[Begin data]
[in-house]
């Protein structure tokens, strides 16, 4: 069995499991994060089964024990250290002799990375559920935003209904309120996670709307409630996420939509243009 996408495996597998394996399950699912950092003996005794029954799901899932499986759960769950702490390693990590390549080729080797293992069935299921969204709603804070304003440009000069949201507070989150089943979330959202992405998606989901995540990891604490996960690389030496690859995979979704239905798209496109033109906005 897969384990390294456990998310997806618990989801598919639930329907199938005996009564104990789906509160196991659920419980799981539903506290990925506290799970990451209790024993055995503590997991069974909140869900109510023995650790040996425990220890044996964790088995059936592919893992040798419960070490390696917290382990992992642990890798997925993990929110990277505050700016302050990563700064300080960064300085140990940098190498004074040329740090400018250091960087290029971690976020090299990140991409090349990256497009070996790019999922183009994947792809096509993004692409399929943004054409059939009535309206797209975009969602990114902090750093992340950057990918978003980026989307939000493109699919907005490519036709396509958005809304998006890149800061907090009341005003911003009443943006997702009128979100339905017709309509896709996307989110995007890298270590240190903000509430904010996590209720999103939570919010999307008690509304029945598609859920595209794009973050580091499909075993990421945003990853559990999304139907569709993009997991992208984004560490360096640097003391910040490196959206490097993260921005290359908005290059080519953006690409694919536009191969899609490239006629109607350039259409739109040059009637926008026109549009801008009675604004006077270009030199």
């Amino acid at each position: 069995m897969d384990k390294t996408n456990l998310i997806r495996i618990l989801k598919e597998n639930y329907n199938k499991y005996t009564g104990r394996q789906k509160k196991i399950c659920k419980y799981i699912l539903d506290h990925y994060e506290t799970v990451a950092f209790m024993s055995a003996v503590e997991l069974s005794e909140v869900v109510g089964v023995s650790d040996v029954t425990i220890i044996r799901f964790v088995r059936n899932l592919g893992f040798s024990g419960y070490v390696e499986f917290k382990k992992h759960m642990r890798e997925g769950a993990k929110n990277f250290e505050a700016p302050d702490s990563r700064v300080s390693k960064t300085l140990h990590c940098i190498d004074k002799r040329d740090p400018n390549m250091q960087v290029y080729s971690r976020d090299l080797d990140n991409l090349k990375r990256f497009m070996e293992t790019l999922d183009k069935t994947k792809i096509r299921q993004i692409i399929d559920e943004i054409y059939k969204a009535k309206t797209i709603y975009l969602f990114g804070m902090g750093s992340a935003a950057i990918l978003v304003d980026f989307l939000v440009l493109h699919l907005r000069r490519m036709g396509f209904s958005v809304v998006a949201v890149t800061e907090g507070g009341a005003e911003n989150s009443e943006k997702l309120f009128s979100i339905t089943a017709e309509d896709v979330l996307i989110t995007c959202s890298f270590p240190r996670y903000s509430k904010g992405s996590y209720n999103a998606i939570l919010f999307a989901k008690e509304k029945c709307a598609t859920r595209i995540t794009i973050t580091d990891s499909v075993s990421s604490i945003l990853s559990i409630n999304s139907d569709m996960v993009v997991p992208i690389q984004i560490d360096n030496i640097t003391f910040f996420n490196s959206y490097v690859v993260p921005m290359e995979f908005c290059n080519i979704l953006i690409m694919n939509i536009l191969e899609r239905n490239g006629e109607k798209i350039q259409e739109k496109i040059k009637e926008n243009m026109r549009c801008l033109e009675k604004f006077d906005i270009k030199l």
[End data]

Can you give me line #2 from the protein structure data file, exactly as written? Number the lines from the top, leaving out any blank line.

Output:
């Protein structure tokens, strides 16, 4: 069995499991994060089964024990250290002799990375559920935003209904309120996670709307409630996420939509243009 996408495996597998394996399950699912950092003996005794029954799901899932499986759960769950702490390693990590390549080729080797293992069935299921969204709603804070304003440009000069949201507070989150089943979330959202992405998606989901995540990891604490996960690389030496690859995979979704239905798209496109033109906005 897969384990390294456990998310997806618990989801598919639930329907199938005996009564104990789906509160196991659920419980799981539903506290990925506290799970990451209790024993055995503590997991069974909140869900109510023995650790040996425990220890044996964790088995059936592919893992040798419960070490390696917290382990992992642990890798997925993990929110990277505050700016302050990563700064300080960064300085140990940098190498004074040329740090400018250091960087290029971690976020090299990140991409090349990256497009070996790019999922183009994947792809096509993004692409399929943004054409059939009535309206797209975009969602990114902090750093992340950057990918978003980026989307939000493109699919907005490519036709396509958005809304998006890149800061907090009341005003911003009443943006997702009128979100339905017709309509896709996307989110995007890298270590240190903000509430904010996590209720999103939570919010999307008690509304029945598609859920595209794009973050580091499909075993990421945003990853559990999304139907569709993009997991992208984004560490360096640097003391910040490196959206490097993260921005290359908005290059080519953006690409694919536009191969899609490239006629109607350039259409739109040059009637926008026109549009801008009675604004006077270009030199």